Curbside gardening is an interesting prospect. Just when you think you have things under control and figured out, they change. If you have followed the Late Bloomer web series, you may remember how this whole gardening thing started for me. Our parkway Acacia tree died, and I got in touch with my soil. (See the whole story in episode 1.)

Dead Acacia Tree

Dead Acacia Parkway Tree

Still, I thought I wanted to replace the tree, as I’m a tree person. But, you just can’t grow vegetables under the shade of a tree. And the roots from a city tree in a plot of ground 6’x20′ will pretty much fill up that space. But, back in September, after the Acacia was removed, I got a free Jacaranda tree from the city, and they are so pretty, I planted it.

Dried Up Jacaranda Tree

Dried Up Jacaranda Tree with Seed Pods

It was only after that, that I realized my parkway was my best sun and I did not need a tree there. So, I stopped watering it. Not nice, I know. But, to my surprise, it lived anyway (they are originally from Australia, so they love it dry and hot), and yesterday I noticed the first purple flowers blooming.

Jacaranda Tree with Purple Bloom by Kaye Kittrell

Jacaranda Tree with First Purple Bloom

Now, it’s going to be interesting what happens. Obviously, I can’t let it get very big, or shade too much. But, I don’t want to cut it down, after it worked so hard to live. I need to see how ambitious I am going to continue to be with gardening, also. This is my first year, and I’ve spent all my extra time on the garden, the blog and the web series. So, it remains to be seen. Until the shade becomes a problem, I’m going to keep planting edibles and flowers to attract beneficial insects around it. You can see the bluish-purple bloom on the far left side.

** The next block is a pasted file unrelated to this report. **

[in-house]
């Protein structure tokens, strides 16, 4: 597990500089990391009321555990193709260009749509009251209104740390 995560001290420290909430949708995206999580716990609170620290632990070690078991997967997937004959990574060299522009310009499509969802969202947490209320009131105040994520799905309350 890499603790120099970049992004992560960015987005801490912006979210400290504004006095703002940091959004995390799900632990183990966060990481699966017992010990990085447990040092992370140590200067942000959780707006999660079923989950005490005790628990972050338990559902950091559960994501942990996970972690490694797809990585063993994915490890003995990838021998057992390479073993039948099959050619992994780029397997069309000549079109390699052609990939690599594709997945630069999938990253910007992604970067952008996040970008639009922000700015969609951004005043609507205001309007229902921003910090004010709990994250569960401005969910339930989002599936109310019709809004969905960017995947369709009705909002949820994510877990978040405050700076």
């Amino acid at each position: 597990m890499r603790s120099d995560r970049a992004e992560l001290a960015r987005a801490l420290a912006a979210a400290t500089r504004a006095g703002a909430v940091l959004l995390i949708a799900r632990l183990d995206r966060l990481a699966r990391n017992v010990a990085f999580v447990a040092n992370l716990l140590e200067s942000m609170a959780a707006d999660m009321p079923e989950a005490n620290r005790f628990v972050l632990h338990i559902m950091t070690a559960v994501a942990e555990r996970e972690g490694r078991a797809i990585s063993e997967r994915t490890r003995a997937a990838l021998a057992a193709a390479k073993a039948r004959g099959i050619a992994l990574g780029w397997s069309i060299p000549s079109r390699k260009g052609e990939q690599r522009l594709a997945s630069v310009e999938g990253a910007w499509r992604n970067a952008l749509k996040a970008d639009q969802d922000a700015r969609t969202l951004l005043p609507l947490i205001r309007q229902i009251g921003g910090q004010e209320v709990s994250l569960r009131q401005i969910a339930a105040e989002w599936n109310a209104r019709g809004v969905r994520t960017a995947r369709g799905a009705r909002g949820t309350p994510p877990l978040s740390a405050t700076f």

To the right of the tree are my Mexican sunflowers. I LOVE these! They keep blooming and aren’t as affected by powdery mildew and bugs as the sunflowers. I wish I had planted more. They are supposed to get up to 6′ tall, but mine are between 18″ and 4′.

Mexican Sunflowers Tithonia rotundifolia

Mexican Sunflowers – Tithonia rotundifolia

The blooms are VIVID. Hummingbirds and bees love them. Well rotted mulch or compost, and trimming off the spent blooms will extend the blooming season.

Mexican Sunflowers Tithonia rotundifolia

Bright Orange Bloom on Mexican Sunflower

I’m out direct seeding cool season crops today. What are you up to in your garden? Thanks for stopping by. – Kaye